Friday 30 October 2015 12:00 am

Consumers growing more positive about personal finance but worried over UK economy

People are feeling more positive about their personal finances, but more worried about the general UK economy, new research today reveals.

The latest UK Consumer Confidence Barometer, conducted by market research giant GfK, surveyed 2,000 individuals on how the financial situation of their household had changed over the past 12 months. The index increased by three points this month to four, which is three points higher than last month and 11 points higher than October 2014. Looking ahead, their forecast for their personal finances was unchan­ged last month at six , but two points higher than October 2014.

But the respondents were feeling far less confident about the general economic situation of the country. When asked how they thought the economy had changed over the past 12 months, the index fell two points from September to minus five, although this was still one point higher than October 2014.

Their expectations for the economy over the next year were even worse, with the index falling two points from last month to minus four and six points from this time last year.

The overall consumer confidence index decreased by one point to two compared with September, although this was a four point improvement from minus two in October 2014.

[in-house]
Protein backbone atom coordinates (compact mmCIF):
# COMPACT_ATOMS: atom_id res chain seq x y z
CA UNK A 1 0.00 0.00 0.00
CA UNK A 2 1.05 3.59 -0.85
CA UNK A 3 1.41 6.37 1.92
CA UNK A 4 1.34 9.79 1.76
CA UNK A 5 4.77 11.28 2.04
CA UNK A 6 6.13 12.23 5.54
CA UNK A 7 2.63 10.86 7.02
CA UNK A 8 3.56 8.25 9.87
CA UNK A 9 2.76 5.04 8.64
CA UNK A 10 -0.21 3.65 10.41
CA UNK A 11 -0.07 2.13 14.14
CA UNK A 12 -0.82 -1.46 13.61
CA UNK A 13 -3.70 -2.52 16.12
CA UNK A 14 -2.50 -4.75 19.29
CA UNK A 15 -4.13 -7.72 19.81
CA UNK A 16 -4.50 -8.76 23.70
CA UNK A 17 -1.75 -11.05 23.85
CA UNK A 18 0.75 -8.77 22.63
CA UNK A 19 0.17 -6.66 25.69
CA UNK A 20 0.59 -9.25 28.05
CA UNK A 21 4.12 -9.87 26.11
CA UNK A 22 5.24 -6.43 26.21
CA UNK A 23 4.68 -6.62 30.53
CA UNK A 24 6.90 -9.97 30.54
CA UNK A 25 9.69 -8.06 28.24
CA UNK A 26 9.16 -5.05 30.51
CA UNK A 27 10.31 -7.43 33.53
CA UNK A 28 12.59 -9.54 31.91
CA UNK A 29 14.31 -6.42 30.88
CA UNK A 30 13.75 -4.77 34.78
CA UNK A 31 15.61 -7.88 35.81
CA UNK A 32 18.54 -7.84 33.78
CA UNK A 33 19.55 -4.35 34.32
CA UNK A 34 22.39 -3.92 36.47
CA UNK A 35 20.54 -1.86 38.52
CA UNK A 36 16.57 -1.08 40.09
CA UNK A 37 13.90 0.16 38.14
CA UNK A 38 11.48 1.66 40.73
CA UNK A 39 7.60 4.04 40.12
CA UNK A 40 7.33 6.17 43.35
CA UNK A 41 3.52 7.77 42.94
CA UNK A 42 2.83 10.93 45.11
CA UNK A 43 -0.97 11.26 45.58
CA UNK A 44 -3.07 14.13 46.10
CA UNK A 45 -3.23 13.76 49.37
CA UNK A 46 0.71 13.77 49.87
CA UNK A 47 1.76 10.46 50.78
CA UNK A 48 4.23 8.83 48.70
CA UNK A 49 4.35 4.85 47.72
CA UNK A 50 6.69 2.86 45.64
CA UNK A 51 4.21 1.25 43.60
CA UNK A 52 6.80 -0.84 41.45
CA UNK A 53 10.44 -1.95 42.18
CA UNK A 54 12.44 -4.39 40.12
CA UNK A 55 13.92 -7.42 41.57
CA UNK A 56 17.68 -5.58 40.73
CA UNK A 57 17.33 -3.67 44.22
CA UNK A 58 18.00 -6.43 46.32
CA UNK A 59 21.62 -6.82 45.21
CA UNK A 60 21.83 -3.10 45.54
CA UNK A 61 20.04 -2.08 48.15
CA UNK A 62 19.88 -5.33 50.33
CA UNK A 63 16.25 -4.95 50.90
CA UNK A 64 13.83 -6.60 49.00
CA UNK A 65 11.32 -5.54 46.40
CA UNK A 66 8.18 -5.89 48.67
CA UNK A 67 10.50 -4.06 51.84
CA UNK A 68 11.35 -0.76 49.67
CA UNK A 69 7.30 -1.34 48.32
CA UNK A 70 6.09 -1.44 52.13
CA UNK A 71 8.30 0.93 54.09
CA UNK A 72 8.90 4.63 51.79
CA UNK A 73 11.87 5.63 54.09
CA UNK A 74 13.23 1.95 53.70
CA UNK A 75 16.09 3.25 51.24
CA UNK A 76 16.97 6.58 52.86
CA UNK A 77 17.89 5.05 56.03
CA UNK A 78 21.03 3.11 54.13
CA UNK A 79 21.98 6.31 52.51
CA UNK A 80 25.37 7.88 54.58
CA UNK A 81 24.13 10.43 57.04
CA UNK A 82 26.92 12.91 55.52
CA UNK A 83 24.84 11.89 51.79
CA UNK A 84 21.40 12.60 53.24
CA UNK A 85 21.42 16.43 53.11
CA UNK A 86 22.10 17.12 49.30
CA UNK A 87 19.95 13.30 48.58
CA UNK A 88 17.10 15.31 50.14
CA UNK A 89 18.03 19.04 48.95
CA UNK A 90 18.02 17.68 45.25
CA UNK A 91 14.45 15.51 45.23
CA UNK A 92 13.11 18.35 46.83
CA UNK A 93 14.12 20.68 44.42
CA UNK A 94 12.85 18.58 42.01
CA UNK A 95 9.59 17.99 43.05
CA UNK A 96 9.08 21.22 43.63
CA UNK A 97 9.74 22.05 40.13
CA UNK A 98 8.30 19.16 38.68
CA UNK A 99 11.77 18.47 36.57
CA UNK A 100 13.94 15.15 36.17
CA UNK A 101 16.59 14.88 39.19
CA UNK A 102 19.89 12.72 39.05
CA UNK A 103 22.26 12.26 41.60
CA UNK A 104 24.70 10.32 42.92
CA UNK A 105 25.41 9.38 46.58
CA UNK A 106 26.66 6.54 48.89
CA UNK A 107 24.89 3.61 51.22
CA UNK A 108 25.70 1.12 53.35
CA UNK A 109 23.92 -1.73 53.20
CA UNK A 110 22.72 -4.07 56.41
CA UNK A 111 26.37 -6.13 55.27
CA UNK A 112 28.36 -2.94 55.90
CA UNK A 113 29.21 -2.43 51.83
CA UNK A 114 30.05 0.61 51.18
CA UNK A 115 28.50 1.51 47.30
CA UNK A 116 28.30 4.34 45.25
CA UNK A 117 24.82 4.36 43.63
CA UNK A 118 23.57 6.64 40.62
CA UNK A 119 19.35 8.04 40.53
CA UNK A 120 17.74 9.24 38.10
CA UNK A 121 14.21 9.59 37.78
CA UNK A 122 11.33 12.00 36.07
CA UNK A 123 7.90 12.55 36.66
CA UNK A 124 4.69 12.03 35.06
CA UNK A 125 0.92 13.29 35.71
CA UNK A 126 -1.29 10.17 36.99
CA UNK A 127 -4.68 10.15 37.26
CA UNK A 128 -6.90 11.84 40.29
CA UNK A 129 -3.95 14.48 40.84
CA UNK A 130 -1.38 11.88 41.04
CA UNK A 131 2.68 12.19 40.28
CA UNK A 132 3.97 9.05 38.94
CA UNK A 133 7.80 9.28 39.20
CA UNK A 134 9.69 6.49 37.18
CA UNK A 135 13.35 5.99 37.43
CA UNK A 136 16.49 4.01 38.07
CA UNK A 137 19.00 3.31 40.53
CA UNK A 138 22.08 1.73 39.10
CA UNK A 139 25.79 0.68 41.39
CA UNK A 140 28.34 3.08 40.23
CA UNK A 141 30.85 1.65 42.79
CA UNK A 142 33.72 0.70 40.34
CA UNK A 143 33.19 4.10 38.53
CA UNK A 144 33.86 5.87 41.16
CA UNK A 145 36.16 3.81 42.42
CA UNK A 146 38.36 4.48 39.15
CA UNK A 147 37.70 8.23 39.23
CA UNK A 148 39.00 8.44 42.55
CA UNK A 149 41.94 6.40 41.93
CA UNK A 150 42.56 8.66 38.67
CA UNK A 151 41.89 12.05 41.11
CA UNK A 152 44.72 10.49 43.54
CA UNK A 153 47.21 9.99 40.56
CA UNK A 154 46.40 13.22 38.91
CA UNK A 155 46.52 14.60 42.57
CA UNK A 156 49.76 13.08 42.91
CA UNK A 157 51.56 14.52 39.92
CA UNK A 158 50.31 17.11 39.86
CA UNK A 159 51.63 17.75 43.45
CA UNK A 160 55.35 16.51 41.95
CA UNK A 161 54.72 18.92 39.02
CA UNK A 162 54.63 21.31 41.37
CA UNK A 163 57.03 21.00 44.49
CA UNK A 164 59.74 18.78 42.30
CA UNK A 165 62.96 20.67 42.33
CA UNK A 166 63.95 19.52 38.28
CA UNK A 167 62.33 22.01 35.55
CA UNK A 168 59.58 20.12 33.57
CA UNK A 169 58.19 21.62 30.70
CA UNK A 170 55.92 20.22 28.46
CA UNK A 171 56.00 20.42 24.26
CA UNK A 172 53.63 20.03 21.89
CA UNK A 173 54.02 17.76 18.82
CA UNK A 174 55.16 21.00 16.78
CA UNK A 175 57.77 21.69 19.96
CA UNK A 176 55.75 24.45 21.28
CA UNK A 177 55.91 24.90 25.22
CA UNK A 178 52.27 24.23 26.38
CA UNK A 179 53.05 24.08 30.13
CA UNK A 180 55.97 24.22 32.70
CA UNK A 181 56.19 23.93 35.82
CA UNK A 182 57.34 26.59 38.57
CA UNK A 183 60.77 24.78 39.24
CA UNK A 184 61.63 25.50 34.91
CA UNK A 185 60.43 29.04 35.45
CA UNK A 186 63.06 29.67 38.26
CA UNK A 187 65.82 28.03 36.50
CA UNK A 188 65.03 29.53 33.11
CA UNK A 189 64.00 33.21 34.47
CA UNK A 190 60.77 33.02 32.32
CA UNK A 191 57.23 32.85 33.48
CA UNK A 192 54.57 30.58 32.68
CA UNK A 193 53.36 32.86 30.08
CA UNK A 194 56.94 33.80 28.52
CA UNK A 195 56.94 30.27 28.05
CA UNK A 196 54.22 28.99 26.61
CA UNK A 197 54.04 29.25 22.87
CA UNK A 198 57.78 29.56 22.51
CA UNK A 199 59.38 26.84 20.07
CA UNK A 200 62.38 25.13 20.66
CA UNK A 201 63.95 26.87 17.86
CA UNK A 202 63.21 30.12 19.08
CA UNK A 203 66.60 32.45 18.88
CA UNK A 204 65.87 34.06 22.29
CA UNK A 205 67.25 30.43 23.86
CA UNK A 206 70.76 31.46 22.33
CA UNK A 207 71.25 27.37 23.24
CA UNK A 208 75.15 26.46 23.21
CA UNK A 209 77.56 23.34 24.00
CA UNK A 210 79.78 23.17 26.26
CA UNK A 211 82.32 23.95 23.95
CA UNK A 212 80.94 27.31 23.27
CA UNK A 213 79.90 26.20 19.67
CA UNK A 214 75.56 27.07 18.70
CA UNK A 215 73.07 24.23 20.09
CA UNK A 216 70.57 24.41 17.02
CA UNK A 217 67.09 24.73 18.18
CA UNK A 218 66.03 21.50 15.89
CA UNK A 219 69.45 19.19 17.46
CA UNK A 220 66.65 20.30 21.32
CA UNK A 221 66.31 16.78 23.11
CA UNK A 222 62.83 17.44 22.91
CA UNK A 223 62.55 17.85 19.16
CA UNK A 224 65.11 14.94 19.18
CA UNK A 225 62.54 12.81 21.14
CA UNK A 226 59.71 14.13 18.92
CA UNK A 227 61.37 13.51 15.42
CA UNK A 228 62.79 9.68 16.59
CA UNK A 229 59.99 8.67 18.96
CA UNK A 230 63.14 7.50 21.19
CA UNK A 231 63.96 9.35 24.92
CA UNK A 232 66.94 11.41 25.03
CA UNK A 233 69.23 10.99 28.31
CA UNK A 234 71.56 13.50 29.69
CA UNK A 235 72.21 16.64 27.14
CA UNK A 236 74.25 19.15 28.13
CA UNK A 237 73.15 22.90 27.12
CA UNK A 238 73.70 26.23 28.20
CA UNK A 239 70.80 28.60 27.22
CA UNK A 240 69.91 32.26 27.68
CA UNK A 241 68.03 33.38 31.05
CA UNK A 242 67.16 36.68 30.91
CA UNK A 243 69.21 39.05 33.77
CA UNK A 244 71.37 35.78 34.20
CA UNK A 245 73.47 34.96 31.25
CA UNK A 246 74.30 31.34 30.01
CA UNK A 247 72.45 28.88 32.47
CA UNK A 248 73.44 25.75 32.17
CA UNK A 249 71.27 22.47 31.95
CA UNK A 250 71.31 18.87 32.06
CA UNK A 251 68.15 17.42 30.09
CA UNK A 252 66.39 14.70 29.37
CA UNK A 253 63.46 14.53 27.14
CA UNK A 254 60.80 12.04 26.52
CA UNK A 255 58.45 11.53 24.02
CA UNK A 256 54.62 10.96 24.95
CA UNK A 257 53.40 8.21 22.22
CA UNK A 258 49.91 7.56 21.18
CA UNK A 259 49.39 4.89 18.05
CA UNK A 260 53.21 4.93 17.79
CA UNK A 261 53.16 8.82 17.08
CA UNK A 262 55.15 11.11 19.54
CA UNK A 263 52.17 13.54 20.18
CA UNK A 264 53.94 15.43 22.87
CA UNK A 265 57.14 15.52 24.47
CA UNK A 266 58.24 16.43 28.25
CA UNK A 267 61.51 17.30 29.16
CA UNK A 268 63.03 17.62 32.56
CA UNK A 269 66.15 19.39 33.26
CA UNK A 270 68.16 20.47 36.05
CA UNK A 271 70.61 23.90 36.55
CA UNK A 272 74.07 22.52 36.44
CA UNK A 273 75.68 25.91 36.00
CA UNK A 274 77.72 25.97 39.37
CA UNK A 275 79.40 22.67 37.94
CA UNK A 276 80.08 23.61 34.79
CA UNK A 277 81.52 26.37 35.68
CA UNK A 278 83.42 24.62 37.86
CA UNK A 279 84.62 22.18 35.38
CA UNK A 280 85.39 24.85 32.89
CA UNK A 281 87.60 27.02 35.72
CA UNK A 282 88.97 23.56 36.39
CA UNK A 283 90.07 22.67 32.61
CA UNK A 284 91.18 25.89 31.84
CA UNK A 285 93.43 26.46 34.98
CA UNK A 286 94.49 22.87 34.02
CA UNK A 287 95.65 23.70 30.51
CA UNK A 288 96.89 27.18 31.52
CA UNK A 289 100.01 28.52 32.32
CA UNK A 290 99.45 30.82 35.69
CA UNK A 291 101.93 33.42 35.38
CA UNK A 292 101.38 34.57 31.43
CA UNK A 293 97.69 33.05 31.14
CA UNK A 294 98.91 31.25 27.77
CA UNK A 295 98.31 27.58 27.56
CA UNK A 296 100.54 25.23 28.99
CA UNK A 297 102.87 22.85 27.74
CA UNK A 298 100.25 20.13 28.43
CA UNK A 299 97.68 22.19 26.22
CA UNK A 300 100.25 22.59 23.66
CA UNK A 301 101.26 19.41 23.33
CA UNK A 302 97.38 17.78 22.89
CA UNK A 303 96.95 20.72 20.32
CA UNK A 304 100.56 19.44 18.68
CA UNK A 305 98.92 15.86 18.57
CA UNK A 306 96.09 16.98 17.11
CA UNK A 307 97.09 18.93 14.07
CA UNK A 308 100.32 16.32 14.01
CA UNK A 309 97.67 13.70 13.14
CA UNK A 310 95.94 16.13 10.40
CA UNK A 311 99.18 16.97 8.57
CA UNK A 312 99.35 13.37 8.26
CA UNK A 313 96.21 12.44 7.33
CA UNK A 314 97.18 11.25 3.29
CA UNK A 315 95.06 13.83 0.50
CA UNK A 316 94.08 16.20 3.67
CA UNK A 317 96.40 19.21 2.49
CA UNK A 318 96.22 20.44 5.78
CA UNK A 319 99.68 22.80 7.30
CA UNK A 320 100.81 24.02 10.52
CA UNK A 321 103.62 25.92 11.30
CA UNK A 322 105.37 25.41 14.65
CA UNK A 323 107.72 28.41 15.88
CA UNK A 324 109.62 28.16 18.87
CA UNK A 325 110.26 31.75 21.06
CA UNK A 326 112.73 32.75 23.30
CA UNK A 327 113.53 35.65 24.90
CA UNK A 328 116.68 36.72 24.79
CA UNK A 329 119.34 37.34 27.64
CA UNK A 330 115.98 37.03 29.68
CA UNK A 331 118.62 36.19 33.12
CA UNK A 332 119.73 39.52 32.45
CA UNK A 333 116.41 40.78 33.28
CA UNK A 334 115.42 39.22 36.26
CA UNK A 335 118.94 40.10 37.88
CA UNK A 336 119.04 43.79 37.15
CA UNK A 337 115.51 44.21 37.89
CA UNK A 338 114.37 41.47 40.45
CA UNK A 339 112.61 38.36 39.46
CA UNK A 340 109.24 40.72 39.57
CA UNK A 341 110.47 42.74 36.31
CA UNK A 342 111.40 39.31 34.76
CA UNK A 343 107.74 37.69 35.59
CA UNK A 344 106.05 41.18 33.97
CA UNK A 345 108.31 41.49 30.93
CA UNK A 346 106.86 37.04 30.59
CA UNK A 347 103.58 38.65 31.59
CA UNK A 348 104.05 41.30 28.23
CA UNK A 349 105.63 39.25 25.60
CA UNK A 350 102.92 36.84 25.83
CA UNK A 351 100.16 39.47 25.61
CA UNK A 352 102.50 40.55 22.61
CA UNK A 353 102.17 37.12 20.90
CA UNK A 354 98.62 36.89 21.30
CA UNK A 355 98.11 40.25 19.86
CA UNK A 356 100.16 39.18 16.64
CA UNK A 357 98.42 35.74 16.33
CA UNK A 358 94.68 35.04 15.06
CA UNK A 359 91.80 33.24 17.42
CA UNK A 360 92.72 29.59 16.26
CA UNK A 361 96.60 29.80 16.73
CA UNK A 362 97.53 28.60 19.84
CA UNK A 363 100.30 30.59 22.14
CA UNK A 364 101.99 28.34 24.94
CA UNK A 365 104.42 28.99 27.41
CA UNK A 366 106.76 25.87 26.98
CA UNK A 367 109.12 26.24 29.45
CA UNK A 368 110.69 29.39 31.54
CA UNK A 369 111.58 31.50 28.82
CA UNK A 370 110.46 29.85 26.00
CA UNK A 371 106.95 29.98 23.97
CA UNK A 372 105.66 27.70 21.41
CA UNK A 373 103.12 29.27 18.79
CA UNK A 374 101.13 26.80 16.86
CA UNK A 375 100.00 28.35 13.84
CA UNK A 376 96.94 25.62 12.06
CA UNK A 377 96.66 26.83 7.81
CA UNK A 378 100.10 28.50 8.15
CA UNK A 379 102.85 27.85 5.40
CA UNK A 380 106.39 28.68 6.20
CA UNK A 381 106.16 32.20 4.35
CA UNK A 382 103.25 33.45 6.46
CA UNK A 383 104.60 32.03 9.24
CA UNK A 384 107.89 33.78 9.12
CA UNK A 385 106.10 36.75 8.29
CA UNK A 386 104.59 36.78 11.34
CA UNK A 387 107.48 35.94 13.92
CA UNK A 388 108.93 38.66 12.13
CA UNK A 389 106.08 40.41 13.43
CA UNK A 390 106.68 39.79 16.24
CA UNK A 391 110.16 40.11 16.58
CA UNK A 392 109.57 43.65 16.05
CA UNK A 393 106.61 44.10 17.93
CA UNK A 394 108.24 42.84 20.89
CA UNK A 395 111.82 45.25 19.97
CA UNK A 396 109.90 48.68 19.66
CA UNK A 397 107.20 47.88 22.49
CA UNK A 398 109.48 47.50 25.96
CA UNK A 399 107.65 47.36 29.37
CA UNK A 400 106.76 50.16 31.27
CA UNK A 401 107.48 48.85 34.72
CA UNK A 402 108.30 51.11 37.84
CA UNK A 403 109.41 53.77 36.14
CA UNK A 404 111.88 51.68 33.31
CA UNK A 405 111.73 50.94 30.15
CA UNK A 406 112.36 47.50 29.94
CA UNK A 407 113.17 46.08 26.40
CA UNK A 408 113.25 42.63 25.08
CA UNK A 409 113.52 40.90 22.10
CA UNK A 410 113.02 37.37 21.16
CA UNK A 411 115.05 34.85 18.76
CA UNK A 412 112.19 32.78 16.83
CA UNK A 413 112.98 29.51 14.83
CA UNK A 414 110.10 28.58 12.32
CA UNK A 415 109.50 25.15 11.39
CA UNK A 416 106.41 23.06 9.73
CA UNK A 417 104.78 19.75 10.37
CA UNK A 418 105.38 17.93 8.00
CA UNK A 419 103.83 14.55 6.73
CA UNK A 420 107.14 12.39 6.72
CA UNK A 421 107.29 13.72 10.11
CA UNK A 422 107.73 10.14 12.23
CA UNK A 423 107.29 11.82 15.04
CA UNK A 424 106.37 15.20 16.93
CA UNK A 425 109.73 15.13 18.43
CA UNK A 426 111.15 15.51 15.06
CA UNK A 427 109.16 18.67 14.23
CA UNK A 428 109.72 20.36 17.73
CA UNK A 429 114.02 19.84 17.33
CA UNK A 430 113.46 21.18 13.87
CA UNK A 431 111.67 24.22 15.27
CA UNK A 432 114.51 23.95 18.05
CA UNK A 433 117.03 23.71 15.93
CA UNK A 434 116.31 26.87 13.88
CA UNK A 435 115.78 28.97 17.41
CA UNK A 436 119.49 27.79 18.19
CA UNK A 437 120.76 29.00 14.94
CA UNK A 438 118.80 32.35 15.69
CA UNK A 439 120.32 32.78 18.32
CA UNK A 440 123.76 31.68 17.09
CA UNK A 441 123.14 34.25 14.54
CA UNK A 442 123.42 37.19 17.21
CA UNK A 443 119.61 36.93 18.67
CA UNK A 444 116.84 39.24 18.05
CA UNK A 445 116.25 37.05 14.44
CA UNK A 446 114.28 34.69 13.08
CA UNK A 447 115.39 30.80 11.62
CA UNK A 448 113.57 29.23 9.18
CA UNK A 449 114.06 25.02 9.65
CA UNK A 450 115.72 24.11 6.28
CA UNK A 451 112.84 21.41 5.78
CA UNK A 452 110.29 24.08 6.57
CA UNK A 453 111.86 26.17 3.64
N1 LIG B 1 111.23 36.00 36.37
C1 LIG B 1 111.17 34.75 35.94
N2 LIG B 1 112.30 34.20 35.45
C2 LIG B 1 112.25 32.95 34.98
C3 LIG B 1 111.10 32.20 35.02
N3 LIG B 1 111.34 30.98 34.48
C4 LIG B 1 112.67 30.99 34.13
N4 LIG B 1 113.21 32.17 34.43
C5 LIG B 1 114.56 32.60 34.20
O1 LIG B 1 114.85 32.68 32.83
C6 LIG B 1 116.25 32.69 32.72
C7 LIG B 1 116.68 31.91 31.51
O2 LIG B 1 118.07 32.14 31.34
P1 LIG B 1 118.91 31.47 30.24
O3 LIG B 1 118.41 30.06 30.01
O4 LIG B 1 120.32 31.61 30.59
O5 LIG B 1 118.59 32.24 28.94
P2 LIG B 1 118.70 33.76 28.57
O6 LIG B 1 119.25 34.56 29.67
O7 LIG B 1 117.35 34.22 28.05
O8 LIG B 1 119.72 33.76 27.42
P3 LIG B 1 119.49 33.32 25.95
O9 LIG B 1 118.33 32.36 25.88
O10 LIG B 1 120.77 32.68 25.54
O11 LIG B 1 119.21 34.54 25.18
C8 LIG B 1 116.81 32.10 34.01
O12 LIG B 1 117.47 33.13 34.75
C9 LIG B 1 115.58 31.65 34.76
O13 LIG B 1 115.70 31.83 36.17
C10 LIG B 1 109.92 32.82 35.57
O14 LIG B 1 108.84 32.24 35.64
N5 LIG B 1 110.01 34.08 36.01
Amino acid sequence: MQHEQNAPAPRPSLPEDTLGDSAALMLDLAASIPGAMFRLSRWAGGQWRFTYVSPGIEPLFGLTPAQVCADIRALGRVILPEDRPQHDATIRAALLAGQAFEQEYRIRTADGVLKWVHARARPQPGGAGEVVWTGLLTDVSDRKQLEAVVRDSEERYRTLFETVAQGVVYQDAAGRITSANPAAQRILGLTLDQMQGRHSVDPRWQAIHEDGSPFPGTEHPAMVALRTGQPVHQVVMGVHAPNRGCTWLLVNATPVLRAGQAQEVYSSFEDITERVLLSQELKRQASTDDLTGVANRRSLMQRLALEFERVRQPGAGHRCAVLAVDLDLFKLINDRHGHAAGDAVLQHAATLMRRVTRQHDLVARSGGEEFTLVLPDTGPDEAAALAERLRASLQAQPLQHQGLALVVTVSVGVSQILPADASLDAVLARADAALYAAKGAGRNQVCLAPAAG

“While belief in our personal financial situation for the next 12 months remains strong, growth in the top-line index has again stalled this month,” said Joe Staton, head of market dynamics at GfK. “The good news on the domestic front – with households lifted by wage growth, low interest rates and near-zero inflation – is being tempered by concerns about our ability to shrug off the global downturn.

“Upwards momentum in the index is also being dragged down by consumer worries about the past performance of the UK economy and expectations for the economy in the year to come. However, despite this month’s slip, the overall index score has remained positive over 2015 in marked contrast to the lows reached between mid-2007 and early 2014 during the depths of the recent economic cycle.”